Glenn Mulcaire, the ex-private investigator who hacked into celebrities’ voice mails for News Corp. (NWSA)’s News of the World, lost a U.K. appeal to avoid giving “incriminating” evidence in civil lawsuits against him.
The ruling today by the Court of Appeal in London upholds a judge’s order for Mulcaire to disclose who at the now-defunct tabloid told him to intercept phone messages left for a British actor and a celebrity publicist and what information was collected. Mulcaire’s lawyers argued that by doing so he would incriminate himself.
“I intend to appeal this ruling to the Supreme Court, because this may affect my right to claim” the privilege against self-incrimination “in other civil cases still being brought against me,” Mulcaire said in a statement released by his lawyer, Sarah Webb. Judge David Neuberger said Mulcaire doesn’t have to release the information until the nation’s highest court decides whether to review the issue.
Mulcaire and News Corp.’s U.K. newspaper unit were sued by dozens of celebrities and other victims whose phones were hacked to get stories. The company settled more than half of the 60 hacking lawsuits against it last month including those by actor Jude Law and soccer player Ashley Cole.
London police, who are examining Mulcaire’s notebooks and contacting hundreds of possible victims, have arrested more than 20 people in three related investigations, including the newspaper’s former editors, Rebekah Brooks and Andy Coulson.
Today’s appeal is part of separate lawsuits filed by actor Steve Coogan and Nicola Phillips, a former employee of celebrity publicist Max Clifford, whose voice mails Mulcaire intercepted. They won requests for the disclosure of documents that included their names or mobile-phone numbers.
In a statement outside court, Coogan’s attorney John Kelly said the decision “is likely to be relied upon by other phone hacking victims” in cases against News Corp.’s U.K. newspaper unit and Mulcaire.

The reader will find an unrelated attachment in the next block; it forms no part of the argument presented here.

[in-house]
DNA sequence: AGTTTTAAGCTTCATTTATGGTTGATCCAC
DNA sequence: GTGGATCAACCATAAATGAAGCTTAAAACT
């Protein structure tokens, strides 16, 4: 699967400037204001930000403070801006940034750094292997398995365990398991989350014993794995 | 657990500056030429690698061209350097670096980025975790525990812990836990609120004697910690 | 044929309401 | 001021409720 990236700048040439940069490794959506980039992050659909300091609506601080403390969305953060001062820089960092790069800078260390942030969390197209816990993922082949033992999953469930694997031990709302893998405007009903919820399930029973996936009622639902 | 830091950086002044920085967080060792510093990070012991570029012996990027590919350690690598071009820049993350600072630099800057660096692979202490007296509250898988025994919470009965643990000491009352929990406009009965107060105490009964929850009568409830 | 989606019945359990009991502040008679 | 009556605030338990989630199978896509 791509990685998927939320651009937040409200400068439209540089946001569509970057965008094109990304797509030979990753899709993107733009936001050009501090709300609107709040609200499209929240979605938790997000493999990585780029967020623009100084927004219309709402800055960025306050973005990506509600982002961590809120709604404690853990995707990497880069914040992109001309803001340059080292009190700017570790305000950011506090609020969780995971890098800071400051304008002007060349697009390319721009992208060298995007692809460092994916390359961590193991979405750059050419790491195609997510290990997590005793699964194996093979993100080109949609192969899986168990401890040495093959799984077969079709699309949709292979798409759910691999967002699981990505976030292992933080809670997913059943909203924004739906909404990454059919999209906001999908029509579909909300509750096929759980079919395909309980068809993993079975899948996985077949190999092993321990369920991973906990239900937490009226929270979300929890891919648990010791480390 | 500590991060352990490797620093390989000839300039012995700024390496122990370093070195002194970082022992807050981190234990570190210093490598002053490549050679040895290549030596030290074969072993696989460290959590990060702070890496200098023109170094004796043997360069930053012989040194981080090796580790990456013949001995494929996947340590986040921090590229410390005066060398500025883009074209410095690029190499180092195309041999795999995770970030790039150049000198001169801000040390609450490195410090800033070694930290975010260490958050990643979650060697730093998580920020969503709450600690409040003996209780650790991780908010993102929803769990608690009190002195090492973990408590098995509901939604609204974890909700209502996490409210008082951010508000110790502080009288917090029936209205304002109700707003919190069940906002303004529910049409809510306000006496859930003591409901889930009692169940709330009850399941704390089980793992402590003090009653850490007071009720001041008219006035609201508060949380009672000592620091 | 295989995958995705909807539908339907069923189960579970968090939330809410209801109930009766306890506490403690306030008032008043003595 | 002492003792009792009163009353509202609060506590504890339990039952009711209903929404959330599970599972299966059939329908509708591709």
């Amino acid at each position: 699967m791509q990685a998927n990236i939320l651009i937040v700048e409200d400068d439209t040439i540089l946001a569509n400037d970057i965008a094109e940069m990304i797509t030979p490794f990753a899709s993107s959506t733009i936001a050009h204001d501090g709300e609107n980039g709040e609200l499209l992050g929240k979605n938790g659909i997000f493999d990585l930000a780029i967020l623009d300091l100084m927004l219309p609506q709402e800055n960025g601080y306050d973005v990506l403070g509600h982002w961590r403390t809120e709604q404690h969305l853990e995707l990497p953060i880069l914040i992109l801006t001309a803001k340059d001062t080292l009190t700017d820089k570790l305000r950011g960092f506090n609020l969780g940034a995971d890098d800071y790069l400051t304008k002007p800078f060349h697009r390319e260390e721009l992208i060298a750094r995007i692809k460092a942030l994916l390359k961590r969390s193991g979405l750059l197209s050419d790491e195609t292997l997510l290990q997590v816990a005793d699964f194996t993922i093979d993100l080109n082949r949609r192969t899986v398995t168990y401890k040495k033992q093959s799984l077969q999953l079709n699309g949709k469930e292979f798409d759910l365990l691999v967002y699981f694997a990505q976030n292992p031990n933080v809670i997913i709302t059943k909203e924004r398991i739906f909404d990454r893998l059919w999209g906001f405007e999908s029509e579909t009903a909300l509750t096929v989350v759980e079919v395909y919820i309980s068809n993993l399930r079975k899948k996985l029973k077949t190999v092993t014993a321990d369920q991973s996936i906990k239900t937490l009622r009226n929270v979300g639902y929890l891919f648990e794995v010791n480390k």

Phone-hacking victims are giving testimony to a separate judge-led inquiry examining press behavior. Sienna Miller, a British actress, told the inquiry that the News of the World’s scoops led her to accuse her friends and family of leaking information to reporters. A similar claim was made by singer Charlotte Church.
Mulcaire’s evidence, if it’s disclosed, would shed light on the scandal just as several so-called test cases are preparing for the first phone-hacking civil trial scheduled to start Feb. 13.
“Mulcaire cannot claim privilege against self- incrimination” and “therefore he has to provide the information,” Judge Neuberger told a court this morning.
Mulcaire and Clive Goodman, a reporter for the News of the World, were jailed in 2007 for intercepting phone messages meant for members of Prince Charles’ staff and for Gordon Taylor, chief executive officer of the Professional Footballers Association. Mulcaire was also charged with intercepting voice mails left for celebrities including Elle MacPherson.
News Corp. closed the News of the World in July to help contain the five-year-old scandal. Mulcaire has successfully sued the company over claims it improperly stopped covering his legal fees after lawmakers questioned the payments.
To contact the editor responsible for this story: Anthony Aarons at firstname.lastname@example.org